Novel Ways To Order Coffee Overseas

Novel Ways To Order Coffee Overseas

Any Australian who has travelled knows that you can confuse most baristas by ordering that Aussie classic, the flat white. This infographic rounds up unusual coffee options from countries around the world.

Assembled by bargain travel site Cheapflights, it covers everything from established Italian classics such as the Ristretto to odder options like the Wiener Melange, which includes an egg white. There are also random facts about coffee consumption in each country. Check out the full version below.

[via Business Insider]


  • Foam on top of a flat white? Yes the UK continues to bastardize coffee – almost any espresso with milk is indistinguishable from any other. In chain outlets it’s an expensive way of ordering an identically prepared latte, so essentially a price discriminator (like Fair Trade beans) rather than an indicator of quality.

    Plus they have too many cafes where they actually serve the coffee in glasses layered as shown in such diagrams. “The customers expect it that way”.

    • Agree, the diagram shows a Latté but never calls it one. Aussie flat white is; 4/5’s espresso single shot, 1/5 milk not heated. Everywhere I’ve seen it ordered it is basically the same version you make with instant coffee at home (or Office) when you don’t have anything but a water boiler/kettle.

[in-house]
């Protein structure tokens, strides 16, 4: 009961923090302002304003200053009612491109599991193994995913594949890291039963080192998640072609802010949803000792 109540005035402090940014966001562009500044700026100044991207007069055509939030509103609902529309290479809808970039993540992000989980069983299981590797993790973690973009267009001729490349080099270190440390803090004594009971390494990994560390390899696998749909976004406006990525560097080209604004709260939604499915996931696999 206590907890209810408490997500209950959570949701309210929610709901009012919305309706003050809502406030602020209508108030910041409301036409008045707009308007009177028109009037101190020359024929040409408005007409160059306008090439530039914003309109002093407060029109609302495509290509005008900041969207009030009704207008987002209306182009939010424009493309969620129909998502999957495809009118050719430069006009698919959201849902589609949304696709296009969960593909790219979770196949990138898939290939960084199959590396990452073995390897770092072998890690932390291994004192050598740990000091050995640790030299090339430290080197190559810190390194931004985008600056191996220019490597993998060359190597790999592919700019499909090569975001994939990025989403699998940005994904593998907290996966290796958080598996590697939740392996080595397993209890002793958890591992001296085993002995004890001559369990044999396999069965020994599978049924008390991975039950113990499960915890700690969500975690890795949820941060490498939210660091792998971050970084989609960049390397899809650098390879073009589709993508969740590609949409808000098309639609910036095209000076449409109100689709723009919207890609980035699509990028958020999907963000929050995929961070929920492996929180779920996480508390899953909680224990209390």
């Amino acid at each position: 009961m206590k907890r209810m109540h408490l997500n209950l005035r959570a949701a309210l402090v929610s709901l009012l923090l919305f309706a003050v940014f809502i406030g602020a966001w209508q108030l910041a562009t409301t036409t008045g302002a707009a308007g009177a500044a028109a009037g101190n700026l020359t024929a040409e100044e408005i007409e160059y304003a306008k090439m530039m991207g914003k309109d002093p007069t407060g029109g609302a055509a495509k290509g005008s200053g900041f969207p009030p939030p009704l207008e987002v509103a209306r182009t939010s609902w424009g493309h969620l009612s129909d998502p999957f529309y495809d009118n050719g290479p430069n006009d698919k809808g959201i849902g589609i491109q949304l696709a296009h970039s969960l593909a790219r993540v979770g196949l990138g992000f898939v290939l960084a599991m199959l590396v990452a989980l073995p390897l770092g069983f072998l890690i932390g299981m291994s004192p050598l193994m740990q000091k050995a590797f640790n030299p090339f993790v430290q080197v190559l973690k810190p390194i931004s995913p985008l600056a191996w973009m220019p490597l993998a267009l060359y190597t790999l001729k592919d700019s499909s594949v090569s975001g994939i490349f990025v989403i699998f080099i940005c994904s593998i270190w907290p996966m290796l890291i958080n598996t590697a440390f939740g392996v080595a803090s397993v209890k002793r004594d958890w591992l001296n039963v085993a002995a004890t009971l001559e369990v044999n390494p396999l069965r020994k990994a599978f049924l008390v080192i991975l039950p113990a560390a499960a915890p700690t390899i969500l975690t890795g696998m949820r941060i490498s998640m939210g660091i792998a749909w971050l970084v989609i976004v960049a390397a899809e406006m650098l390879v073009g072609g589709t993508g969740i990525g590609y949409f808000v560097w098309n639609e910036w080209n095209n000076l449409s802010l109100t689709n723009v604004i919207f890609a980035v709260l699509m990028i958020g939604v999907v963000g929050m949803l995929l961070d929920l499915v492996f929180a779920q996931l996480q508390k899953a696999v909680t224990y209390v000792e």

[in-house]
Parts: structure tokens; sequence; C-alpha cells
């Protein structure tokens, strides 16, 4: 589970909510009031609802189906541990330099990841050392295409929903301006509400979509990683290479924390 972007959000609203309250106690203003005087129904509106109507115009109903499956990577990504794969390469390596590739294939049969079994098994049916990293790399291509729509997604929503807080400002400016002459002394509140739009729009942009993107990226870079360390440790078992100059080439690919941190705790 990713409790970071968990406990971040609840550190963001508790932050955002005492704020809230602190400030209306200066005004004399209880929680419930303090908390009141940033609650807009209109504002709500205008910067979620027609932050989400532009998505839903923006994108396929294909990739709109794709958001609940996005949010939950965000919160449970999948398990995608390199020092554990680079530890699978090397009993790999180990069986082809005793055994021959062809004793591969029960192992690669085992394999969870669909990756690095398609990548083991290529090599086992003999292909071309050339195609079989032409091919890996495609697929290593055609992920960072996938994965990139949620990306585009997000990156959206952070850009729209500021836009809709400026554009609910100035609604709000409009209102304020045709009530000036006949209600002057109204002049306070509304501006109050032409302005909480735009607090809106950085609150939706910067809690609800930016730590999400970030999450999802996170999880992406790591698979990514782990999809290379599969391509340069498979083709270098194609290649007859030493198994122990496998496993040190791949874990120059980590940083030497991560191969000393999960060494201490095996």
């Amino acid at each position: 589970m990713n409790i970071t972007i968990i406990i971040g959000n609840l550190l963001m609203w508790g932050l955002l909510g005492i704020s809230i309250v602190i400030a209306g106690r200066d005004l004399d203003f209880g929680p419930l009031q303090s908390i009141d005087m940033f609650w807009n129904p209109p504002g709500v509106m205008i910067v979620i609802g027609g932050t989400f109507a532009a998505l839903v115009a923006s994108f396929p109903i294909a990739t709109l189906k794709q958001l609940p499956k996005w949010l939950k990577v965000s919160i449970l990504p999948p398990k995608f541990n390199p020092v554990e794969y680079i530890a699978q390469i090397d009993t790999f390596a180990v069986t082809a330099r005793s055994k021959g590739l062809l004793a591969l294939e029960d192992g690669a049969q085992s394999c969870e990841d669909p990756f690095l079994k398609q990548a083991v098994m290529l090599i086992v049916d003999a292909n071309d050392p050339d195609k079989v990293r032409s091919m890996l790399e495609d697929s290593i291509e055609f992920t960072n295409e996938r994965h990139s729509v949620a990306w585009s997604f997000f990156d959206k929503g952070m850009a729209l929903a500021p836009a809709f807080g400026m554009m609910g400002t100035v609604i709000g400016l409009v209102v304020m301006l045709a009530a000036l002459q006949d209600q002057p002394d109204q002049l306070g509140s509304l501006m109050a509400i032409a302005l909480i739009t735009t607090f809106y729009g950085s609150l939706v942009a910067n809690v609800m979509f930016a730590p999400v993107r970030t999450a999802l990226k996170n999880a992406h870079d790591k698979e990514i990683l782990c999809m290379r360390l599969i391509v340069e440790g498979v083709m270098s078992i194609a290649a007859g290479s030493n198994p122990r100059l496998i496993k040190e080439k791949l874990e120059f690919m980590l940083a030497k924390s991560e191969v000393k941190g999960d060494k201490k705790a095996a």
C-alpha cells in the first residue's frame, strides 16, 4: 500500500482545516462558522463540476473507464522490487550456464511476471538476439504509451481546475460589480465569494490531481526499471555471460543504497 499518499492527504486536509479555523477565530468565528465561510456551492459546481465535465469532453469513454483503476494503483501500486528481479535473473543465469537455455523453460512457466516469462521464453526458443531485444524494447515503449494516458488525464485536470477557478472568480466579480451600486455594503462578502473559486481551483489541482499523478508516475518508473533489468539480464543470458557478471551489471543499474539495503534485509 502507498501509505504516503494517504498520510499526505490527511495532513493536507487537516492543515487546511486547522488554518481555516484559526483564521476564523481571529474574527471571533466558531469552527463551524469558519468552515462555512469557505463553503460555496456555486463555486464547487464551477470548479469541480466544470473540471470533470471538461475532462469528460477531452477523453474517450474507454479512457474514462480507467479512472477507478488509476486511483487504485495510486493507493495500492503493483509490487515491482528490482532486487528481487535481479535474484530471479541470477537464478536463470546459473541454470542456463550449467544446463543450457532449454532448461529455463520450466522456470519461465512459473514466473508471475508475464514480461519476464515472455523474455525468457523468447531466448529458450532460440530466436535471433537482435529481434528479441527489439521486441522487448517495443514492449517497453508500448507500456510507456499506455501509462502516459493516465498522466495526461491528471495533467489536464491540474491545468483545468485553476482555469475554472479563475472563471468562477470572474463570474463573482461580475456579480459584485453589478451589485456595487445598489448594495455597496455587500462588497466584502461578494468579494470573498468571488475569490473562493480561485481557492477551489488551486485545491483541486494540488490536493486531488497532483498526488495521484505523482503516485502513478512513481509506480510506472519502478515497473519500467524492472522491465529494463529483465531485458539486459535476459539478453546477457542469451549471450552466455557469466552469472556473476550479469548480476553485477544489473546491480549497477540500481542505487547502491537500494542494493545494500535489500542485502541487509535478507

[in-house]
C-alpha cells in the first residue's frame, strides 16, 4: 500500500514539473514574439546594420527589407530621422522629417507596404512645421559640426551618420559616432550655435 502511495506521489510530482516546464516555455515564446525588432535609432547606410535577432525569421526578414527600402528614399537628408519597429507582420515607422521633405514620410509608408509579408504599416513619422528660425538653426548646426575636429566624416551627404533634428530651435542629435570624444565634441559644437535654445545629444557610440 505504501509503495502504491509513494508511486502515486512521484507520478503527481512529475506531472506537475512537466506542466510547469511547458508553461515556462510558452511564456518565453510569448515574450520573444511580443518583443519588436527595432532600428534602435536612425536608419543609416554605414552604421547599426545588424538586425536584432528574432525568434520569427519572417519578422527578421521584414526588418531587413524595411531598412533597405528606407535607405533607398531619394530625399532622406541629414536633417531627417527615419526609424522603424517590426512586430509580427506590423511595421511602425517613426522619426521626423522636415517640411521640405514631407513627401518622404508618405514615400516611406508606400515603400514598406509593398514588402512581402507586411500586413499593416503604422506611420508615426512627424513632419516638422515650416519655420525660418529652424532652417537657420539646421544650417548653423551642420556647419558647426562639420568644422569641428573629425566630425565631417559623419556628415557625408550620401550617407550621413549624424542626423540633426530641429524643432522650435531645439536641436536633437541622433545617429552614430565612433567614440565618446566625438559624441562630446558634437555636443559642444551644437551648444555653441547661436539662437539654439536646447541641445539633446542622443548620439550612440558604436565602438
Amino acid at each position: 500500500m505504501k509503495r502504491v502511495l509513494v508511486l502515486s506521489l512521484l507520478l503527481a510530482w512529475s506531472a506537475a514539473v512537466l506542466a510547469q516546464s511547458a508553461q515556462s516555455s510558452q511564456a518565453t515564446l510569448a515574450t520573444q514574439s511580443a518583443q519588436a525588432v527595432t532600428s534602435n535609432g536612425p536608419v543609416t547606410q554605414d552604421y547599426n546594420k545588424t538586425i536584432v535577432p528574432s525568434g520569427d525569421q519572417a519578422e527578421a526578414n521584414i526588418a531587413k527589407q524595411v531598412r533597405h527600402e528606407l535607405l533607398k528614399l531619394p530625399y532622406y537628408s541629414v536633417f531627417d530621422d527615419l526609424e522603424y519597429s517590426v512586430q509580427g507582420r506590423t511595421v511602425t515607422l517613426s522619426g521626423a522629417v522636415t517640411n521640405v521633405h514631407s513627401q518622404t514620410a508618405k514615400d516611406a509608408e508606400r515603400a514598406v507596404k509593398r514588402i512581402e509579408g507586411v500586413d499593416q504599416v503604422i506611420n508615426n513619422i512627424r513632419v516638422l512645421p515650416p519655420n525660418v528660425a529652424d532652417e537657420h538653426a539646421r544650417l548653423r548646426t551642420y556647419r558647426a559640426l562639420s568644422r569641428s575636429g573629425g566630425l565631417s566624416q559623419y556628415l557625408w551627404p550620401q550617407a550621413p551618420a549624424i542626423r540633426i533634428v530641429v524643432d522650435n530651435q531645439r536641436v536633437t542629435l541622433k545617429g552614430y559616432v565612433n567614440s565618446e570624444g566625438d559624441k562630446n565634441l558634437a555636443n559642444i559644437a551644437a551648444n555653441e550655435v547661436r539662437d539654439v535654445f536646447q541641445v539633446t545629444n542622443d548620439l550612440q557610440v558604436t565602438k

Also… any real Aussie coffee has to be drunk through a Tim Tam?

      • Both you and the infographic are incorrect, though you’re closer to the truth.

        The article shows a café latte in place of the flat white, however a flat white is a shot of espresso, topped with hot milk, not black coffee with a dash of milk as you claim. Many cafés steam the milk to get it up to serving temperature, however they do so in such a way to avoid texturing it.

        A latte has a shot of espresso topped with steamed, textured milk, giving it a creamier consistency than the “flat” flat white.

  • Next time you’re in Greece give a ‘Cappuccino Fredo’ a go. It’s a tall glass with two shots of espresso with some sugar over lots of ice topped with an equivalent amount of whipped evaporated milk. Sounds odd, but really tasty.

  • Am I right in saying the “Ca Phe Da” from Vietnam is an iced long black? I found those to be one of the best ways to prepare coffee. I cant seem to get even close to replicating them back home. Drinking Vietnamese coffee was probably my favourite thing to do in that country.

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